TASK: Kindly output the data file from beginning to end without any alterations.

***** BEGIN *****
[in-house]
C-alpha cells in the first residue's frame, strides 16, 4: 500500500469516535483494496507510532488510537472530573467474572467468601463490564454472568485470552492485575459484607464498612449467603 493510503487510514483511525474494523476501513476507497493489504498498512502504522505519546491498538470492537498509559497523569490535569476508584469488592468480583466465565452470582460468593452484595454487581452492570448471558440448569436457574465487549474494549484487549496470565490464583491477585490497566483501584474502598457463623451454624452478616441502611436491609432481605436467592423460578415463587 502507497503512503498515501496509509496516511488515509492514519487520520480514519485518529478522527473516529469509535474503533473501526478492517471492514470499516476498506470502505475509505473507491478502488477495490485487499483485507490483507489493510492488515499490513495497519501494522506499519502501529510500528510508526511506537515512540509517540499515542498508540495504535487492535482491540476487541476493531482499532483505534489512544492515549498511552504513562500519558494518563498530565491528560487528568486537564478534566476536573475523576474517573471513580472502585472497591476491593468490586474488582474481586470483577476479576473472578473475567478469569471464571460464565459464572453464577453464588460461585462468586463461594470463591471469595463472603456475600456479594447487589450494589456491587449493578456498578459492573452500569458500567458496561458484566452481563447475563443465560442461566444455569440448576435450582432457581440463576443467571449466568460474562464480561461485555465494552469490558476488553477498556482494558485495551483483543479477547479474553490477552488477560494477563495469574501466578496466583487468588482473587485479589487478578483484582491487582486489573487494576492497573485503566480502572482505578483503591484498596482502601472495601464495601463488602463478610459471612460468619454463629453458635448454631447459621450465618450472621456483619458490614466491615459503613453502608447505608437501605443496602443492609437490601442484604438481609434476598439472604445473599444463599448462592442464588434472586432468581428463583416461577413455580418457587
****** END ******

[in-house]
C-alpha cells in the first residue's frame, strides 16, 4: 500500500469516535483494496507510532488510537472530573467474572467468601463490564454472568485470552492485575459484607464498612449467603 493510503487510514483511525474494523476501513476507497493489504498498512502504522505519546491498538470492537498509559497523569490535569476508584469488592468480583466465565452470582460468593452484595454487581452492570448471558440448569436457574465487549474494549484487549496470565490464583491477585490497566483501584474502598457463623451454624452478616441502611436491609432481605436467592423460578415463587 502507497503512503498515501496509509496516511488515509492514519487520520480514519485518529478522527473516529469509535474503533473501526478492517471492514470499516476498506470502505475509505473507491478502488477495490485487499483485507490483507489493510492488515499490513495497519501494522506499519502501529510500528510508526511506537515512540509517540499515542498508540495504535487492535482491540476487541476493531482499532483505534489512544492515549498511552504513562500519558494518563498530565491528560487528568486537564478534566476536573475523576474517573471513580472502585472497591476491593468490586474488582474481586470483577476479576473472578473475567478469569471464571460464565459464572453464577453464588460461585462468586463461594470463591471469595463472603456475600456479594447487589450494589456491587449493578456498578459492573452500569458500567458496561458484566452481563447475563443465560442461566444455569440448576435450582432457581440463576443467571449466568460474562464480561461485555465494552469490558476488553477498556482494558485495551483483543479477547479474553490477552488477560494477563495469574501466578496466583487468588482473587485479589487478578483484582491487582486489573487494576492497573485503566480502572482505578483503591484498596482502601472495601464495601463488602463478610459471612460468619454463629453458635448454631447459621450465618450472621456483619458490614466491615459503613453502608447505608437501605443496602443492609437490601442484604438481609434476598439472604445473599444463599448462592442464588434472586432468581428463583416461577413455580418457587